6 Presidents Have Had Successful 2nd Terms ... How About Bush?
The second term has been a time of frustration, failure and even disaster for all but very few of our presidents dating back to the founding of this nation. One could comfortably list no more than six of nineteen presidents previously elected to a second term who experienced success. George W. Bush, the twentieth president to be reelected, and the first reelected Republican since 1924 to control Congress, must face the challenge of that time in office. History may allow some prediction of what his time in office may bring.
Going back in time, even George Washington was not above facing the onslaught of an independent Congress in his pursuing support for a treaty with Great Britain as his second term was drawing to a close. This great patriot, beloved leader, had to use all of his political skill to win its approval. It was only the first skirmish of the ongoing battle between the Congress and the chief executive to determine which of the branches of government would rule. Surprisingly, this drive by Congress to assert its authority has existed regardless of party. It is this ever present struggle between the president and Congress that has been one of the factors determining the success of a second term. The ability of a president to survive the management of unexpected events was another. Further, the character and temperament of a president leading to a spirit of invincibility and hubris has led to failure.
An obvious example of this is Franklin Roosevelt’s effort to pack the Supreme Court following his landslide victory in 1936. The Court had declared some of the New Deal legislation to be unconstitutional and Roosevelt’s solution was to add more friendly members to the Court. The Democratically controlled Congress overwhelmingly rejected the proposal, diminishing the authority of that powerful executive until his efforts to prepare for a possible war restored his power to lead. One could argue that Bill Clinton’s affair with Monica Lewinsky reflected a spirit of hubris, giving a hostile Congress the issue to challenge the Chief Executive.
Jefferson never lost his popularity with the electorate, but despite this, Congress turned against this founding father as his second term drew to a close ending his economically damaging embargo.
James Monroe suffered as a lame duck as those seeking the presidency usurped the legislative agenda from him. U.S. Grant’s second term was plagued by scandals related to graft by his appointees. As a consequence he is customarily listed as the most failed president, despite his popularity as the general who won the Civil War. Woodrow Wilson grandly led the nation through World War I during his second term and believed he had the leadership authority to easily obtain congressional approval of the Versailles Treaty, which included membership in the League of Nations. The Republican Congress rejected the Treaty, demanding changes which Wilson stubbornly refused to consider. His public speaking tour to bring popular support for the Treaty led to his having a paralyzing stroke. He was a shadow leader during his final year and half in office. Of course, the Treaty was rejected by Congress. His was one of the most tragic second terms.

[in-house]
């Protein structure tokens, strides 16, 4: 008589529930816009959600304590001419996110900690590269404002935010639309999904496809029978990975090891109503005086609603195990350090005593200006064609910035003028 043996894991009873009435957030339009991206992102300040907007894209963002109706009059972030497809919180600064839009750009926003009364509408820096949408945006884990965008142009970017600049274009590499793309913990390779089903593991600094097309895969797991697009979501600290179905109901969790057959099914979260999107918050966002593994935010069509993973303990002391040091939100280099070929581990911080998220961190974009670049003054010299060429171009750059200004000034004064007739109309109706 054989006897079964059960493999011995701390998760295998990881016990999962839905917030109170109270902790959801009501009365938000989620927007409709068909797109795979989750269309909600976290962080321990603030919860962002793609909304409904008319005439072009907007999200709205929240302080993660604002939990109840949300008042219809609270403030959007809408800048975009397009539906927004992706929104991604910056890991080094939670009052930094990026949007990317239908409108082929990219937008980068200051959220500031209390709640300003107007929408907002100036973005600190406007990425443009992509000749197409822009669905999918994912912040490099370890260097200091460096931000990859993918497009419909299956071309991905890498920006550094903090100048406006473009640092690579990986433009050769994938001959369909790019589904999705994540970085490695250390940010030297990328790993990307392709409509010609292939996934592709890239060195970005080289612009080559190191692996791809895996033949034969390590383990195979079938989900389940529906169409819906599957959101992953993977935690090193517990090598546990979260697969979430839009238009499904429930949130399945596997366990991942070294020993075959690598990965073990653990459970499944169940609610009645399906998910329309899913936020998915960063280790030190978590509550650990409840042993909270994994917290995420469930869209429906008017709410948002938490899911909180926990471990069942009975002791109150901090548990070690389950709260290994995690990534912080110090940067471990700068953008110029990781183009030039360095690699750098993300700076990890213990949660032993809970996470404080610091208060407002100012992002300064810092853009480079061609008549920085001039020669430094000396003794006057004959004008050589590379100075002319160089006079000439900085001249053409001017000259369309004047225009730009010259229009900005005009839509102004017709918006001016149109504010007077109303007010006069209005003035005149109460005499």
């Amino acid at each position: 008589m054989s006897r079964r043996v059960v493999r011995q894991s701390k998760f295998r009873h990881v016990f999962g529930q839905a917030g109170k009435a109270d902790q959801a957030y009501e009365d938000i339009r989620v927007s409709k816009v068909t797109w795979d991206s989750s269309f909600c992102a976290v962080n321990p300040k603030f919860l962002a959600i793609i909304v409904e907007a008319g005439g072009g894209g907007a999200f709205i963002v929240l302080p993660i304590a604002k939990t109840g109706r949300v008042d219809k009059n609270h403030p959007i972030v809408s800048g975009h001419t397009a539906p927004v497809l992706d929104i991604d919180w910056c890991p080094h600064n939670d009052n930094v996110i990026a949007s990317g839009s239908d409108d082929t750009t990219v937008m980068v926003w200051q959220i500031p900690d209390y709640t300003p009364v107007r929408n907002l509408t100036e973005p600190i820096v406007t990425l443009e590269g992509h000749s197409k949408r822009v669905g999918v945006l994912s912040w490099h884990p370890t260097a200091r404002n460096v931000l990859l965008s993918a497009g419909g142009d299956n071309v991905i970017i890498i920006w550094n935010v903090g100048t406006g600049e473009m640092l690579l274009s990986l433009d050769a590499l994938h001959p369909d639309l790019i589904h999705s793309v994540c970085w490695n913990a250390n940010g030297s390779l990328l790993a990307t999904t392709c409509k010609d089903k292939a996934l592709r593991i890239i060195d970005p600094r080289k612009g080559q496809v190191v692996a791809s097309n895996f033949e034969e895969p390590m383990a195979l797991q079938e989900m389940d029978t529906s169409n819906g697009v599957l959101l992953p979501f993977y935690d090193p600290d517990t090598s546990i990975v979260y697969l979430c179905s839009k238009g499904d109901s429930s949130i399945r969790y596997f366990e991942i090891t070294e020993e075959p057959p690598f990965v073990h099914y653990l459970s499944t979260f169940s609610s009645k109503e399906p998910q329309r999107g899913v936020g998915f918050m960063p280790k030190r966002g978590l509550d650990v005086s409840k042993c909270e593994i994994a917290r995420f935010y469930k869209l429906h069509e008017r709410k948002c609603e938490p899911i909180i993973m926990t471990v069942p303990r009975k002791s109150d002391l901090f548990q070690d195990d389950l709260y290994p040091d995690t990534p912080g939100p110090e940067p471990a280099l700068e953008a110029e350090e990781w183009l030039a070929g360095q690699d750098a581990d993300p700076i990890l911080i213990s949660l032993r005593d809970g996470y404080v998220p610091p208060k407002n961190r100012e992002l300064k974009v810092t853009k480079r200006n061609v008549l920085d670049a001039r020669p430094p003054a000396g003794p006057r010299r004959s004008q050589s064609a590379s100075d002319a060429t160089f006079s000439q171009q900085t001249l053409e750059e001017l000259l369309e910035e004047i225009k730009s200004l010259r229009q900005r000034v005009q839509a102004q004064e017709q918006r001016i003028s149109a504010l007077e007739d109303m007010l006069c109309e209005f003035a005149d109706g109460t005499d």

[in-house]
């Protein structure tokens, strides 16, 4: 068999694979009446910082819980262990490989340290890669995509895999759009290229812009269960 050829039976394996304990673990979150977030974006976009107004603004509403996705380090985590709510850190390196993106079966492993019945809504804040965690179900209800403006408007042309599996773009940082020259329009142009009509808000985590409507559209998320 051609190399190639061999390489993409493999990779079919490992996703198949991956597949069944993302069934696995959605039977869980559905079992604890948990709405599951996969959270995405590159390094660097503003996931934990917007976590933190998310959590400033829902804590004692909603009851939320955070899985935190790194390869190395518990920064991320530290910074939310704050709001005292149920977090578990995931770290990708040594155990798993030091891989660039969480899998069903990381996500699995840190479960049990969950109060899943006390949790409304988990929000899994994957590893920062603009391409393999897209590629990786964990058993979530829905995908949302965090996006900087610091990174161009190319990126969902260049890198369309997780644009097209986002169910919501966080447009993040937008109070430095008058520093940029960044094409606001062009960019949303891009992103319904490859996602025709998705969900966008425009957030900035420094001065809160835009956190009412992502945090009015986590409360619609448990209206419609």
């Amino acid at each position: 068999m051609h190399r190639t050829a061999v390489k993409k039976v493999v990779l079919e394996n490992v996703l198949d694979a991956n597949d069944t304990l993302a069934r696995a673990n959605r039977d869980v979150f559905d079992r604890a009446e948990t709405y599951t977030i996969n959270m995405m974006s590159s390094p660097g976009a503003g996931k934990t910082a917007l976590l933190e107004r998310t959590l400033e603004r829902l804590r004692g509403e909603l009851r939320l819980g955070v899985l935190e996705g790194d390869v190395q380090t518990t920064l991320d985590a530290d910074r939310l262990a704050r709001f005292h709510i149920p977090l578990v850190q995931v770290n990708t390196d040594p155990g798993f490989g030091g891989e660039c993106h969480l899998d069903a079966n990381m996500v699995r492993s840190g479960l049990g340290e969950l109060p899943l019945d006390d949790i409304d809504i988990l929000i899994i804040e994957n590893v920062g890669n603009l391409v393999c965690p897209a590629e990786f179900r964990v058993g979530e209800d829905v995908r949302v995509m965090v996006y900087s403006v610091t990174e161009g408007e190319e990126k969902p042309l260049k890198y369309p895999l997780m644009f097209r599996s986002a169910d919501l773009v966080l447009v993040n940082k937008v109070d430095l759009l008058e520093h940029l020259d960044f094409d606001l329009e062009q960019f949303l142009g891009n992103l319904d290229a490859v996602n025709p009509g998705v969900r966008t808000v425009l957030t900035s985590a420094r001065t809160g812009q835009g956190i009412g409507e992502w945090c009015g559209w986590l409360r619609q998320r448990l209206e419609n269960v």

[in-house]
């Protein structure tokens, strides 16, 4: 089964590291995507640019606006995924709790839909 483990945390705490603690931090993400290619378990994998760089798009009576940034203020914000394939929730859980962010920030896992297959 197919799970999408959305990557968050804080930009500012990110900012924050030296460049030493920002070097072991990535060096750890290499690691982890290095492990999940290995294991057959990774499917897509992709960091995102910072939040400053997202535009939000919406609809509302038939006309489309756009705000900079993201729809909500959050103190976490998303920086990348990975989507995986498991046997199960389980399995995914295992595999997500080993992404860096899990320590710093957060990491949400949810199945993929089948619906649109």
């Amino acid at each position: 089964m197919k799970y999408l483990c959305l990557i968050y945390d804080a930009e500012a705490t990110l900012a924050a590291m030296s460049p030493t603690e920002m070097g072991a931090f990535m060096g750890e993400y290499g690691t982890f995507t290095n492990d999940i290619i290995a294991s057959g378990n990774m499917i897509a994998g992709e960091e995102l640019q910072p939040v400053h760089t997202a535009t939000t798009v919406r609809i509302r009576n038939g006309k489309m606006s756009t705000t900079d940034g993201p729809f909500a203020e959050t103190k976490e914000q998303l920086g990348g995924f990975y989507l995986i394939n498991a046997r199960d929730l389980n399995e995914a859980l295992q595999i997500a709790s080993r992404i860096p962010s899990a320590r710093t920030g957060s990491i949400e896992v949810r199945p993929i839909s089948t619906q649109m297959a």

The Vietnam War brought an end to the dramatic career of Lyndon Johnson. His landslide victory after the death of John F. Kennedy produced at first a triumph of legislative achievement implementing his Great Society. The war, however, became unpopular with throngs of protestors. Johnson believed he could not be reelected and withdrew his name from consideration for office. The unpopular war caused him to leave office a failed president. The general unrest that surrounded that war lead Richard Nixon to take steps that triggered his resignation. A form of hubris was there as he covered up illegal covert activities, becoming the only president to resign. A truly failed second term.